Starting with Luke

To engage with the Bible, one must read the Bible. The problem is that I have read passages multiple times. It takes work to stop assuming meaning and read the text for what it is saying in the context of the book as a whole and the Bible.

Luke 1 has been associated with Christmas forever in my mind, complete with sleigh bells and snow drifts.

But Luke is no sentimental sort. He jumps into the text as an orderly narrative of facts he has been tracking down for a while.

It has been hundreds of years. Where is God? Waiting for the right moment…and now He’s revealing His plan. Scene 1: He sends an angel to the temple and the devout but skeptical priest has to wait in silence rather than telling what is to come. Does God do the same with critical Christ-followers who do not speak His praise?

A girl learns she’s going to be pregnant. She is troubled by the news. She was normal, like any other girl, but she was willing to be used. It made her marvel and sing God’s praise. She didn’t complain. She did not worry. Mary focused on the gift to Israel. Messiah. Electricity, explosions, and anticipation. Israel would be a nation again.

And John prepares in the wilderness. Solitude. Loneliness. He would stand out in the culture like a sore thumb. How often do I chaff at the thought of standing out rather than aiming for it?

This is not a sentimental chapter. It pivots on high emotions of hopes and dreams finally starting to seem real. The waiting is in preparation rather than a view to the distant future. It is not always comfortable: they were stuck in silence, pregnant out of wedlock, or targeted as a special child, but the King was coming. A leader, a hero, someone you could follow without remorse. And Jesus promises the same today. We are in the last years of preparation. What does it take to follow?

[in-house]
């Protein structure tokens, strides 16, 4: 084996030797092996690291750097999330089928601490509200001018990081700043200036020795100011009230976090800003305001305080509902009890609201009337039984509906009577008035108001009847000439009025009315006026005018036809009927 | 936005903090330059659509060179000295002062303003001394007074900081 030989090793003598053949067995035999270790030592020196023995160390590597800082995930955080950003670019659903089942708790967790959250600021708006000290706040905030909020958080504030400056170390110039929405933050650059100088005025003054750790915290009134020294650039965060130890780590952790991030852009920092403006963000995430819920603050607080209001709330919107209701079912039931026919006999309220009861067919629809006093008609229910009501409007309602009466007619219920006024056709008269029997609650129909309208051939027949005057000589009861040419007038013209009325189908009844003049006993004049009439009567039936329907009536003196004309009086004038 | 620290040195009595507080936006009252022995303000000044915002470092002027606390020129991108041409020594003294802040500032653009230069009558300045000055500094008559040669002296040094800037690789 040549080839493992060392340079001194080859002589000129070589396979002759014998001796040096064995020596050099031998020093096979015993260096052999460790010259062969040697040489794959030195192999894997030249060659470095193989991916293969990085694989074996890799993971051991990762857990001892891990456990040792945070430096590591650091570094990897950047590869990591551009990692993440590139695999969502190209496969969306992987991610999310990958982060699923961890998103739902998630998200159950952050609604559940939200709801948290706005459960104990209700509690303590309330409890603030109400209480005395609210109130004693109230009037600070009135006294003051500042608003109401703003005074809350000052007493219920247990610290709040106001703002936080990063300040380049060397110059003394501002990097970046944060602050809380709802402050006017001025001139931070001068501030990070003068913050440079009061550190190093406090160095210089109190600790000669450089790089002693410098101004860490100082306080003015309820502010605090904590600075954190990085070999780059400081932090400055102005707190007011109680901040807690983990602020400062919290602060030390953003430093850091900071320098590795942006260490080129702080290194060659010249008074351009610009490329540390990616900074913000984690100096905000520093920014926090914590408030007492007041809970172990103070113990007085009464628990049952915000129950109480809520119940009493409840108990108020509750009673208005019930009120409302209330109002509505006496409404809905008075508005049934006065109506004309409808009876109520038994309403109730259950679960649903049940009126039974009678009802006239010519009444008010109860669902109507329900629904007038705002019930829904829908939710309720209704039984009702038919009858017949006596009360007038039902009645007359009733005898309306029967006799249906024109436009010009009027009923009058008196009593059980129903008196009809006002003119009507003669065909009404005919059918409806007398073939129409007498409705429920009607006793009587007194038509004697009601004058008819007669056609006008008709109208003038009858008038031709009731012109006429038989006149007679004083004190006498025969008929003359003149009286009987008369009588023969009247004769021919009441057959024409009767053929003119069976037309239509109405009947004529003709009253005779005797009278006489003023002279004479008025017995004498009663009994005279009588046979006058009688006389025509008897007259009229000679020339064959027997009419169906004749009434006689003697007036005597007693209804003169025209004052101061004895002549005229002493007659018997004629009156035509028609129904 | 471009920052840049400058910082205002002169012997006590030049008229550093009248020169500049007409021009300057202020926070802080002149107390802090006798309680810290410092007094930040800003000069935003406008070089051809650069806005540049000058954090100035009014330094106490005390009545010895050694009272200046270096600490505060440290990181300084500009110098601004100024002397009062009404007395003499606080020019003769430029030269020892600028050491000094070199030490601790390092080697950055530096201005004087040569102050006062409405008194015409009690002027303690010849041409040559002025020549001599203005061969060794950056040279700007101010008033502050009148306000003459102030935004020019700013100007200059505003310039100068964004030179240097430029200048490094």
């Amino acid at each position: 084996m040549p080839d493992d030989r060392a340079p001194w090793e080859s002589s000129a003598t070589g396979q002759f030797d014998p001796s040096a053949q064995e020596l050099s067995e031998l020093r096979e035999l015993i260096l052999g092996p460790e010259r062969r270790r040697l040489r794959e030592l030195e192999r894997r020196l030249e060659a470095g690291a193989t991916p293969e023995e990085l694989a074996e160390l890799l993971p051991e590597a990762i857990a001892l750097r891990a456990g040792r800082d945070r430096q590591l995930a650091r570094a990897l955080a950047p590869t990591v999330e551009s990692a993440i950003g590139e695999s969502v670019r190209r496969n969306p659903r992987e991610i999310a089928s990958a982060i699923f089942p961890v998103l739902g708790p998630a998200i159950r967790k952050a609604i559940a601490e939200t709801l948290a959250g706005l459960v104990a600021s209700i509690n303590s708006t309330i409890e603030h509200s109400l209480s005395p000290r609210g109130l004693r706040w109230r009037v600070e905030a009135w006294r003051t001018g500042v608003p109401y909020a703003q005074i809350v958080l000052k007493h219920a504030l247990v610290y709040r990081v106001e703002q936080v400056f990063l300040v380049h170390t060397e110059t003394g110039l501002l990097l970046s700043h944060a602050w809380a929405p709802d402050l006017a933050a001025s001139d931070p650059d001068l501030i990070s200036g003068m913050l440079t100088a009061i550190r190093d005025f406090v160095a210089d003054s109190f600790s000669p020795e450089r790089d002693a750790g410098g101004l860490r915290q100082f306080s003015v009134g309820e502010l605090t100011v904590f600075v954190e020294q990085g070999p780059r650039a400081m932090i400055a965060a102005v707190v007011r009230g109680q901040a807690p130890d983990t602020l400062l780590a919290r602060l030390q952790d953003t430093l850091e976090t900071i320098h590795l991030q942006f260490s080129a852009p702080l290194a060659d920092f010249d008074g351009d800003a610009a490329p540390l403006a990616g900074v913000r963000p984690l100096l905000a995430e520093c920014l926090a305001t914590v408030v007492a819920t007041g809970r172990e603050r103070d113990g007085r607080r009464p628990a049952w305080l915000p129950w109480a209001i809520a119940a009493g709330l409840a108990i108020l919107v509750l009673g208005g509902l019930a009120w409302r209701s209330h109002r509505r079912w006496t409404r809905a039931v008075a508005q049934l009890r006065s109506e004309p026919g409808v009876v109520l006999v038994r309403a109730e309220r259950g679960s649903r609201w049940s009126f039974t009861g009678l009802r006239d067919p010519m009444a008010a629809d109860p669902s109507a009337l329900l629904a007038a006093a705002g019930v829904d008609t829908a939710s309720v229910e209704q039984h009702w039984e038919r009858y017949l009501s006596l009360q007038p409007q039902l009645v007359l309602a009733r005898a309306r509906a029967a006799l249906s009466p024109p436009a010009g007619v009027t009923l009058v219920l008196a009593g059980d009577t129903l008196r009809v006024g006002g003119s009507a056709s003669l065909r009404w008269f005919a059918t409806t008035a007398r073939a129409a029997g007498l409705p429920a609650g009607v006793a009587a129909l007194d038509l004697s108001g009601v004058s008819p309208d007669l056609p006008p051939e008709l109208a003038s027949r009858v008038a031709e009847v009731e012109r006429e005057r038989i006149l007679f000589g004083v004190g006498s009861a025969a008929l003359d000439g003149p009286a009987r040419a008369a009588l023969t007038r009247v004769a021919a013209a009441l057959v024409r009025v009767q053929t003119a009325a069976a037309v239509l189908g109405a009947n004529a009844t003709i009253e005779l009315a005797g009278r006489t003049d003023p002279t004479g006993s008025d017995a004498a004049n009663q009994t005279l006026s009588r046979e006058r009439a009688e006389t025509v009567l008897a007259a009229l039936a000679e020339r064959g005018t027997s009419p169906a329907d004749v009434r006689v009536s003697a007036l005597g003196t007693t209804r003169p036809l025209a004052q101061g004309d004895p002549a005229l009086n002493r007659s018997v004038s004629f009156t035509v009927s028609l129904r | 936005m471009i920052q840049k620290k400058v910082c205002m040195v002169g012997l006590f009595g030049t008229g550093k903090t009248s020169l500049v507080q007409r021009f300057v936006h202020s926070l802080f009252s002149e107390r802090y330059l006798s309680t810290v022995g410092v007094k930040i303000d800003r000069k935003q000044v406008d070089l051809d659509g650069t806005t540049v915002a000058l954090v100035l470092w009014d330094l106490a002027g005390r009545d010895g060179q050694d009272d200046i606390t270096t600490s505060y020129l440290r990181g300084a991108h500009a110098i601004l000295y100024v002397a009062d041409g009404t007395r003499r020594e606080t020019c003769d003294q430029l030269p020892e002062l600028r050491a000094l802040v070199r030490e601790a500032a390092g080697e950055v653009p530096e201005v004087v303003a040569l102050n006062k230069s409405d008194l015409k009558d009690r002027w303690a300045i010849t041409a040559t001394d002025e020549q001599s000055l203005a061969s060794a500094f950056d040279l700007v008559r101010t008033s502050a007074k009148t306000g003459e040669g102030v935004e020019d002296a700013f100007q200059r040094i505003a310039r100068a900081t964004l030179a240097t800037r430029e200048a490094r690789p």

I read the Bible Gateway’s ESV version of the text. What version do you read? Does it change the text through the different language?


Leave a Reply

Fill in your details below or click an icon to log in: Logo

You are commenting using your account. Log Out /  Change )

Google+ photo

You are commenting using your Google+ account. Log Out /  Change )

Twitter picture

You are commenting using your Twitter account. Log Out /  Change )

Facebook photo

You are commenting using your Facebook account. Log Out /  Change )


Connecting to %s